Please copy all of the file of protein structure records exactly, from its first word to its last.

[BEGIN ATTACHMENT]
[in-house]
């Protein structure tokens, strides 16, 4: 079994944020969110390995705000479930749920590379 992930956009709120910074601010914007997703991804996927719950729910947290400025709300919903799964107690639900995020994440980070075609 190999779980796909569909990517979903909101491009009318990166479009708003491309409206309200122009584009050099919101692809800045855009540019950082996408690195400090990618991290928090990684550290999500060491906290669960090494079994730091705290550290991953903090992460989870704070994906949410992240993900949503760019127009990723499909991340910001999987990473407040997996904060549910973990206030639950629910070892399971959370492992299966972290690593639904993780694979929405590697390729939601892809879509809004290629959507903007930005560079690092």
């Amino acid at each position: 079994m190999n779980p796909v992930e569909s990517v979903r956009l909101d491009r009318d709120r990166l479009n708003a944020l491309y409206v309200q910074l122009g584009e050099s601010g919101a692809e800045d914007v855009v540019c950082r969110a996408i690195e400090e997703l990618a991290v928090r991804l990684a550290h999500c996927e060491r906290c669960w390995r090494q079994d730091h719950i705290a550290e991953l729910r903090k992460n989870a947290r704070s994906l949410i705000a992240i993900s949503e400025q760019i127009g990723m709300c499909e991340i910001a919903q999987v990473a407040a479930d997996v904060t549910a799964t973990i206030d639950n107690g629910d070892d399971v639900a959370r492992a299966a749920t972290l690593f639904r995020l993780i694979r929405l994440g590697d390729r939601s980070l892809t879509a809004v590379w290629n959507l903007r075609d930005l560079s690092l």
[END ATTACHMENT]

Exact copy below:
[in-house]
């Protein structure tokens, strides 16, 4: 079994944020969110390995705000479930749920590379 992930956009709120910074601010914007997703991804996927719950729910947290400025709300919903799964107690639900995020994440980070075609 190999779980796909569909990517979903909101491009009318990166479009708003491309409206309200122009584009050099919101692809800045855009540019950082996408690195400090990618991290928090990684550290999500060491906290669960090494079994730091705290550290991953903090992460989870704070994906949410992240993900949503760019127009990723499909991340910001999987990473407040997996904060549910973990206030639950629910070892399971959370492992299966972290690593639904993780694979929405590697390729939601892809879509809004290629959507903007930005560079690092």
């Amino acid at each position: 079994m190999n779980p796909v992930e569909s990517v979903r956009l909101d491009r009318d709120r990166l479009n708003a944020l491309y409206v309200q910074l122009g584009e050099s601010g919101a692809e800045d914007v855009v540019c950082r969110a996408i690195e400090e997703l990618a991290v928090r991804l990684a550290h999500c996927e060491r906290c669960w390995r090494q079994d730091h719950i705290a550290e991953l729910r903090k992460n989870a947290r704070s994906l949410i705000a992240i993900s949503e400025q760019i127009g990723m709300c499909e991340i910001a919903q999987v990473a407040a479930d997996v904060t549910a799964t973990i206030d639950n107690g629910d070892d399971v639900a959370r492992a299966a749920t972290l690593f639904r995020l993780i694979r929405l994440g590697d390729r939601s980070l892809t879509a809004v590379w290629n959507l903007r075609d930005l560079s690092l």